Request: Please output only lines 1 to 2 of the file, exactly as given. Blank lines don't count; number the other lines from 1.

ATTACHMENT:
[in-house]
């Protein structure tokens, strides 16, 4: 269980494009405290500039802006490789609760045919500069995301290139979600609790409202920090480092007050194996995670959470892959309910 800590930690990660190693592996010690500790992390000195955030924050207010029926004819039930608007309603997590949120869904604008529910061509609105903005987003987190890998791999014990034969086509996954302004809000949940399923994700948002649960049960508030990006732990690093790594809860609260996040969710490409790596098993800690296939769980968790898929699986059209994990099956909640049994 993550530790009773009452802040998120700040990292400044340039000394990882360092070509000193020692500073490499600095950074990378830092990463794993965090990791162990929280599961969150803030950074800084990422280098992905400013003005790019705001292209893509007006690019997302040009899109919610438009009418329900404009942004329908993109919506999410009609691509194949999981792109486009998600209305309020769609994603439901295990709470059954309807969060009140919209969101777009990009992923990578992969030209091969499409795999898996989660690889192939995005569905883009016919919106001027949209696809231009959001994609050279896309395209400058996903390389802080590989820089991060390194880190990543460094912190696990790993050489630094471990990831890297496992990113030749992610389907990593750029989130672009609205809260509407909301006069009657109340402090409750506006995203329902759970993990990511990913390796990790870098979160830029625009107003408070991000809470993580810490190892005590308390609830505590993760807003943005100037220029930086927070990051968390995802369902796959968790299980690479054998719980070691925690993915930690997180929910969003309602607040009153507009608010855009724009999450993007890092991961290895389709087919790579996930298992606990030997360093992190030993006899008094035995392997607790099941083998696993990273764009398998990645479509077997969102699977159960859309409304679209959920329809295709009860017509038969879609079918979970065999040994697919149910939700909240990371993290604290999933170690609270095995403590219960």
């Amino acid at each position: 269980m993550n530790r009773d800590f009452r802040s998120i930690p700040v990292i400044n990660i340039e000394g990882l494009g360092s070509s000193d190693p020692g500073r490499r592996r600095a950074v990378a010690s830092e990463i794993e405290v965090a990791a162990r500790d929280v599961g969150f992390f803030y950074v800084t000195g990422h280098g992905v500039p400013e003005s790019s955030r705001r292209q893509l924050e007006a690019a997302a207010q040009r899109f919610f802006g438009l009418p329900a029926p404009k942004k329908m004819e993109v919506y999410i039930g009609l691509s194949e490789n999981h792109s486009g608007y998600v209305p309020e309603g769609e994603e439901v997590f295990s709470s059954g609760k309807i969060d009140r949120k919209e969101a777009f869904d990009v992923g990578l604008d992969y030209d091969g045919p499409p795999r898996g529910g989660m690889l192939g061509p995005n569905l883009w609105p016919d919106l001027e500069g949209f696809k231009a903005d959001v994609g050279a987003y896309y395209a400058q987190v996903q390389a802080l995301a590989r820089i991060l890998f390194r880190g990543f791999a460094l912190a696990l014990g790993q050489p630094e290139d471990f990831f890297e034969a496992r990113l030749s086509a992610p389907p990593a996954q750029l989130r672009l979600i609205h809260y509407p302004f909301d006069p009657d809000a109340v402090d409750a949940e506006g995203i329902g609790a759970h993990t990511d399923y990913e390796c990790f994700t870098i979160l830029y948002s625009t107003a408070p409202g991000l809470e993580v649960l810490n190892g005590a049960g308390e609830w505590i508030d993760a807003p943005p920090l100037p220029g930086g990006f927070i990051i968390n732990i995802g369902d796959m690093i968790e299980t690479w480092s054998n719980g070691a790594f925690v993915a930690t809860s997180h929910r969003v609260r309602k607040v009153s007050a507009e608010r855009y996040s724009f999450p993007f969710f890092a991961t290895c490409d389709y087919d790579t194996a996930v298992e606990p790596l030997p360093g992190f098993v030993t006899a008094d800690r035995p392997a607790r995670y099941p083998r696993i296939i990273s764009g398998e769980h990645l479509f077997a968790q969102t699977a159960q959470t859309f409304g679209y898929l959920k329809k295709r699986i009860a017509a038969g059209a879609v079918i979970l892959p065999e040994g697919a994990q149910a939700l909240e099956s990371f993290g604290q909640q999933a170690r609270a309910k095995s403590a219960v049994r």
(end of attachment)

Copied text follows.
[in-house]
């Protein structure tokens, strides 16, 4: 269980494009405290500039802006490789609760045919500069995301290139979600609790409202920090480092007050194996995670959470892959309910 800590930690990660190693592996010690500790992390000195955030924050207010029926004819039930608007309603997590949120869904604008529910061509609105903005987003987190890998791999014990034969086509996954302004809000949940399923994700948002649960049960508030990006732990690093790594809860609260996040969710490409790596098993800690296939769980968790898929699986059209994990099956909640049994 993550530790009773009452802040998120700040990292400044340039000394990882360092070509000193020692500073490499600095950074990378830092990463794993965090990791162990929280599961969150803030950074800084990422280098992905400013003005790019705001292209893509007006690019997302040009899109919610438009009418329900404009942004329908993109919506999410009609691509194949999981792109486009998600209305309020769609994603439901295990709470059954309807969060009140919209969101777009990009992923990578992969030209091969499409795999898996989660690889192939995005569905883009016919919106001027949209696809231009959001994609050279896309395209400058996903390389802080590989820089991060390194880190990543460094912190696990790993050489630094471990990831890297496992990113030749992610389907990593750029989130672009609205809260509407909301006069009657109340402090409750506006995203329902759970993990990511990913390796990790870098979160830029625009107003408070991000809470993580810490190892005590308390609830505590993760807003943005100037220029930086927070990051968390995802369902796959968790299980690479054998719980070691925690993915930690997180929910969003309602607040009153507009608010855009724009999450993007890092991961290895389709087919790579996930298992606990030997360093992190030993006899008094035995392997607790099941083998696993990273764009398998990645479509077997969102699977159960859309409304679209959920329809295709009860017509038969879609079918979970065999040994697919149910939700909240990371993290604290999933170690609270095995403590219960």